“I got indicted for nothing, for something that is nothing,” Trump told a black-tie event for Black conservatives in South Carolina ahead of Saturday’s Republican primary. “And a lot of people said that’s why the Black people like me, because they have been hurt so badly and discriminated against, and they actually viewed me as I’m being discriminated against. It’s been pretty amazing but possibly, maybe, there’s something there.”
Trump has centered his third campaign for the White House on his grievances against Biden and what he alleges is a “deep state” targeting him, even as he faces charges from his efforts to overturn the 2020 election, keeping classified documents at his Florida estate, and allegedly arranging payments to a porn actress. He is the dominant Republican front-runner, as many GOP voters echo his beliefs, and is favored to soundly beat former U.N. Ambassador Nikki Haley in her home state.
“When I did the mug shot in Atlanta, that mug shot is No. 1,” he said, adding: “You know who embraced it more than anyone else? The Black population.”
Trump’s campaign has predicted he can do better with Black voters in November than he did four years ago, citing Biden’s faltering poll numbers with Black adults and what Trump sees as advantages on issues like the economy and the record-high number of people crossing the U.S.-Mexico border, often ending up in cities with large Black populations.
He was flanked on stage at the Black Conservative Federation’s gala in Columbia, South Carolina, by Black elected officials including Reps. Byron Donalds of Florida and Wesley Hunt of Texas. Many in the crowd cheered throughout the speech.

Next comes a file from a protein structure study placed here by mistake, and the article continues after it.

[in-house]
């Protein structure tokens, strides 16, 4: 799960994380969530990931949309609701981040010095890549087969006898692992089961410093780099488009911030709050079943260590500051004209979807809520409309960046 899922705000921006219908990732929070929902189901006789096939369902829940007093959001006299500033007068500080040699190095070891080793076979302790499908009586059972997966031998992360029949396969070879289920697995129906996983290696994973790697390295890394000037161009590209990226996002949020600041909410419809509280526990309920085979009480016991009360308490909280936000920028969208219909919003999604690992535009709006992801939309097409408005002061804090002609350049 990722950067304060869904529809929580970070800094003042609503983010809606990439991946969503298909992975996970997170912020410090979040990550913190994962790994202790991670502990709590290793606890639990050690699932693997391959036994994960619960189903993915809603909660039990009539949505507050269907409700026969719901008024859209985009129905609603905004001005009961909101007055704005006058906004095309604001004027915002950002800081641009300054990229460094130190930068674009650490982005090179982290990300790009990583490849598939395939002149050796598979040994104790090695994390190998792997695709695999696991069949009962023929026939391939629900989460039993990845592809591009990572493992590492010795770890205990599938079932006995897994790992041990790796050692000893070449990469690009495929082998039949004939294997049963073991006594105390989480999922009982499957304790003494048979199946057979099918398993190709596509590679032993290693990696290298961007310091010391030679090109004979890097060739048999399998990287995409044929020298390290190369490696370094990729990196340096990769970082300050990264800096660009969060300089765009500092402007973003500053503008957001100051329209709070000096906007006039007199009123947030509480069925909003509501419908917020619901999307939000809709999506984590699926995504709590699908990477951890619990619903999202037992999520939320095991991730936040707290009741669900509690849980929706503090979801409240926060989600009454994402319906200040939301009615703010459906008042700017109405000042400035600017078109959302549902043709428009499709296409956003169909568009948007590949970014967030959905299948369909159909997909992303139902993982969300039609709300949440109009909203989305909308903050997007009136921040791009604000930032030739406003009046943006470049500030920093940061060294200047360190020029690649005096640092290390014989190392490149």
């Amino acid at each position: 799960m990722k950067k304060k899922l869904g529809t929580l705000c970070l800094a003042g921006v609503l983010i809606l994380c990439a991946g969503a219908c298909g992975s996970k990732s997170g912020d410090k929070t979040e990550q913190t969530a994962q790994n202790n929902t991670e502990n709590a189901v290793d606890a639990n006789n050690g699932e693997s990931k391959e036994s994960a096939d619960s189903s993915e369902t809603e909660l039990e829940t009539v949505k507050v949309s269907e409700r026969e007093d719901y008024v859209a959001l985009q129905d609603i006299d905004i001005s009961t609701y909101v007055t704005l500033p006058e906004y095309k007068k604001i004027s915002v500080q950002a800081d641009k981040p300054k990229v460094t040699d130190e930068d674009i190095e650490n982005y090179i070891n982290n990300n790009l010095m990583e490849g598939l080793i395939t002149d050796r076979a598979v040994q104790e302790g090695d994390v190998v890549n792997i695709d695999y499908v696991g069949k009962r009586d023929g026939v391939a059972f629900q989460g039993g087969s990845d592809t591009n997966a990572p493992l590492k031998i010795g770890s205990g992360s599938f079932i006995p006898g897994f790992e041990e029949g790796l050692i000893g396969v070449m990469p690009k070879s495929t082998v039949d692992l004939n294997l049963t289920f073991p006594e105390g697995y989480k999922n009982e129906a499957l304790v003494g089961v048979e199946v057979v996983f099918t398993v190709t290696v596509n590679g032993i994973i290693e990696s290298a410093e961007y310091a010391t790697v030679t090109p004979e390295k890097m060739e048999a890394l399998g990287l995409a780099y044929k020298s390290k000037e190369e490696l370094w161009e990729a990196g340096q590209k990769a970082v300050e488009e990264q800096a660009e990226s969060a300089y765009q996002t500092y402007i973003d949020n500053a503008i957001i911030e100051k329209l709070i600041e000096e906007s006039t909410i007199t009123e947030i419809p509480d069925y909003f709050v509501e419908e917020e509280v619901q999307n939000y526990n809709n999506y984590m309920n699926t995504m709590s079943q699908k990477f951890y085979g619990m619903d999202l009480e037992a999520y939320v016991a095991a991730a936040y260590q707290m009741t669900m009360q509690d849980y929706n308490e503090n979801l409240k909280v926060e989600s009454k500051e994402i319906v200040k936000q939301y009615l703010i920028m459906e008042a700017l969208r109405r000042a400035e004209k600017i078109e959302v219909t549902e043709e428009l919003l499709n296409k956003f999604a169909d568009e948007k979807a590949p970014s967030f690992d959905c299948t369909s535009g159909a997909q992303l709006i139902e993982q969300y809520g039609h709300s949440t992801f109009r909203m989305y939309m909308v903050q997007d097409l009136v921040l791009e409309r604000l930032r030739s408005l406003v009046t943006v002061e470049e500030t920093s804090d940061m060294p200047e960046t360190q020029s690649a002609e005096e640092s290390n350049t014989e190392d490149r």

In a freewheeling speech, Trump mixed his regular campaign remarks with appeals to the Black community and jokes that touched on race.
“The lights are so bright in my eyes I can’t see too many people out there. But I can only see the Black ones. I can’t see any white ones. That’s how far I’ve come,” Trump said to laughter from the audience.
He also said that he knew many Black people because his properties were built by Black construction workers.
In telling a story about how he renegotiated the cost of remodeling Air Force One, Trump criticized his predecessor, former President Barack Obama, the first Black person to be elected to the White House.
“I have to tell you, Black president, but I got $1.7 billion less,” Trump said. “Would you rather have the Black president or the white president who got $1.7 billion off the price?”
As the crowd cheered, he added, “I think they want the white guy.”
Republicans face an uphill battle in courting Black voters, who are overwhelmingly supportive of the Democratic Party. And while Black voter enthusiasm for Biden has cooled over the last year, only 25% of Black Americans said they had a favorable view of Trump in a December AP-NORC poll.
Democrats lambasted the speech, with former Louisiana Rep. Cedric Richmond, a co-chair of Biden’s reelection campaign, saying that “Donald Trump claiming that Black Americans will support him because of his criminal charges is insulting. It’s moronic. And it’s just plain racist.”
“He thinks Black voters are so uninformed that we won’t see through his shameless pandering. He has another thing coming,” Richmond said in a statement. “Trust me when I say, in November the very voting block that he continues to disrespect will make him eat these words.”
And Haley, speaking Saturday morning in Kiawah Island, South Carolina, called his speech “disgusting.”
“That’s what happens when he goes off the teleprompter,” she said. “That’s the chaos that comes with Donald Trump.”
Black voters who spoke with The Associated Press ahead of the gala expressed skepticism that Republicans, and Trump in particular, could persuade them to switch parties.
“There’s just so much controversy,” said Ebony McBeth, a Columbia resident and transportation worker. “I would go for Biden just because Trump has his own agenda.”
Isaac Williams Sr., a retired cook from Columbia and a lifelong Democrat, said he disliked both parties but found Trump to “have mobster tendencies. He’s only out for himself.”
Multiple conservatives interviewed said the Democratic Party’s appeal to Black voters was based on “emotional politics” by evoking racism.